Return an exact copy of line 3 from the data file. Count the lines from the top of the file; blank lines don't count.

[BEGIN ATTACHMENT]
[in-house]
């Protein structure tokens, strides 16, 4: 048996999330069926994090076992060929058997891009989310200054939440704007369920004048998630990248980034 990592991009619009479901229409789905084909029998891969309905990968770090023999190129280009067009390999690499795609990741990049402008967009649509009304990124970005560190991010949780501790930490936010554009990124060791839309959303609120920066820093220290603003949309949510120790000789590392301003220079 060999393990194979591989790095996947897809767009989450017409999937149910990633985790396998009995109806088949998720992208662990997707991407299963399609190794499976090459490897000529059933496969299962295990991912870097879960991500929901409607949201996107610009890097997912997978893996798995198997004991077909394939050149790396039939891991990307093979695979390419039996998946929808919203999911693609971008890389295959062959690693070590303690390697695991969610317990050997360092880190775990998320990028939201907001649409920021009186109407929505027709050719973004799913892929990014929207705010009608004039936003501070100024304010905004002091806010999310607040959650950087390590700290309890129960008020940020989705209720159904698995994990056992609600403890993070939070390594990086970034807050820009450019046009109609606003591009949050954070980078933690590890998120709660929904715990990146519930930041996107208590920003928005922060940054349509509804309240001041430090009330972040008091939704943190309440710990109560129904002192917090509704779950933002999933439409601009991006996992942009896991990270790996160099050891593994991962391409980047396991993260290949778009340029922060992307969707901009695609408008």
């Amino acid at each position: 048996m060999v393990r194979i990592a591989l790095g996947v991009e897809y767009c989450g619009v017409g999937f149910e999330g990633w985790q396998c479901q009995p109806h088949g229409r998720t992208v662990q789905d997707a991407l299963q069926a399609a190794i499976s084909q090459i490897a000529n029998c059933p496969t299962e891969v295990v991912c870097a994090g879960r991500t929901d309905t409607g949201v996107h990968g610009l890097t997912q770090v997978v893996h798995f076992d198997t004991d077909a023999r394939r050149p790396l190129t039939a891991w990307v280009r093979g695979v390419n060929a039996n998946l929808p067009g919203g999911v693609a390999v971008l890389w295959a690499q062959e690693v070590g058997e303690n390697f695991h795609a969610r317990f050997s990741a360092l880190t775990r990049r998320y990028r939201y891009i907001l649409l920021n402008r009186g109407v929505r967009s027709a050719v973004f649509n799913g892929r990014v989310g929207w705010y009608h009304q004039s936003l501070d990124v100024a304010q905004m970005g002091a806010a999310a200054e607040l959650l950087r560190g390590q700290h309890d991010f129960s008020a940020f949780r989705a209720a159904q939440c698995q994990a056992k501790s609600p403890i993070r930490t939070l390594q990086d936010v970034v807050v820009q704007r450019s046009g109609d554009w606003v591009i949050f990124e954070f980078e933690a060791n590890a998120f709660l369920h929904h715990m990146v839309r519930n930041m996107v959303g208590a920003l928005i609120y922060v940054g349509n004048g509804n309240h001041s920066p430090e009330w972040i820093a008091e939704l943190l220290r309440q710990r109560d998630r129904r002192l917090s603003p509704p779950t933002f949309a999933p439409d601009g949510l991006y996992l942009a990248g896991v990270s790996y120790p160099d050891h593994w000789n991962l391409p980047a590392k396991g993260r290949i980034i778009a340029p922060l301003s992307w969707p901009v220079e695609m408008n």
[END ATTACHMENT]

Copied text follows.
């Amino acid at each position: 048996m060999v393990r194979i990592a591989l790095g996947v991009e897809y767009c989450g619009v017409g999937f149910e999330g990633w985790q396998c479901q009995p109806h088949g229409r998720t992208v662990q789905d997707a991407l299963q069926a399609a190794i499976s084909q090459i490897a000529n029998c059933p496969t299962e891969v295990v991912c870097a994090g879960r991500t929901d309905t409607g949201v996107h990968g610009l890097t997912q770090v997978v893996h798995f076992d198997t004991d077909a023999r394939r050149p790396l190129t039939a891991w990307v280009r093979g695979v390419n060929a039996n998946l929808p067009g919203g999911v693609a390999v971008l890389w295959a690499q062959e690693v070590g058997e303690n390697f695991h795609a969610r317990f050997s990741a360092l880190t775990r990049r998320y990028r939201y891009i907001l649409l920021n402008r009186g109407v929505r967009s027709a050719v973004f649509n799913g892929r990014v989310g929207w705010y009608h009304q004039s936003l501070d990124v100024a304010q905004m970005g002091a806010a999310a200054e607040l959650l950087r560190g390590q700290h309890d991010f129960s008020a940020f949780r989705a209720a159904q939440c698995q994990a056992k501790s609600p403890i993070r930490t939070l390594q990086d936010v970034v807050v820009q704007r450019s046009g109609d554009w606003v591009i949050f990124e954070f980078e933690a060791n590890a998120f709660l369920h929904h715990m990146v839309r519930n930041m996107v959303g208590a920003l928005i609120y922060v940054g349509n004048g509804n309240h001041s920066p430090e009330w972040i820093a008091e939704l943190l220290r309440q710990r109560d998630r129904r002192l917090s603003p509704p779950t933002f949309a999933p439409d601009g949510l991006y996992l942009a990248g896991v990270s790996y120790p160099d050891h593994w000789n991962l391409p980047a590392k396991g993260r290949i980034i778009a340029p922060l301003s992307w969707p901009v220079e695609m408008n």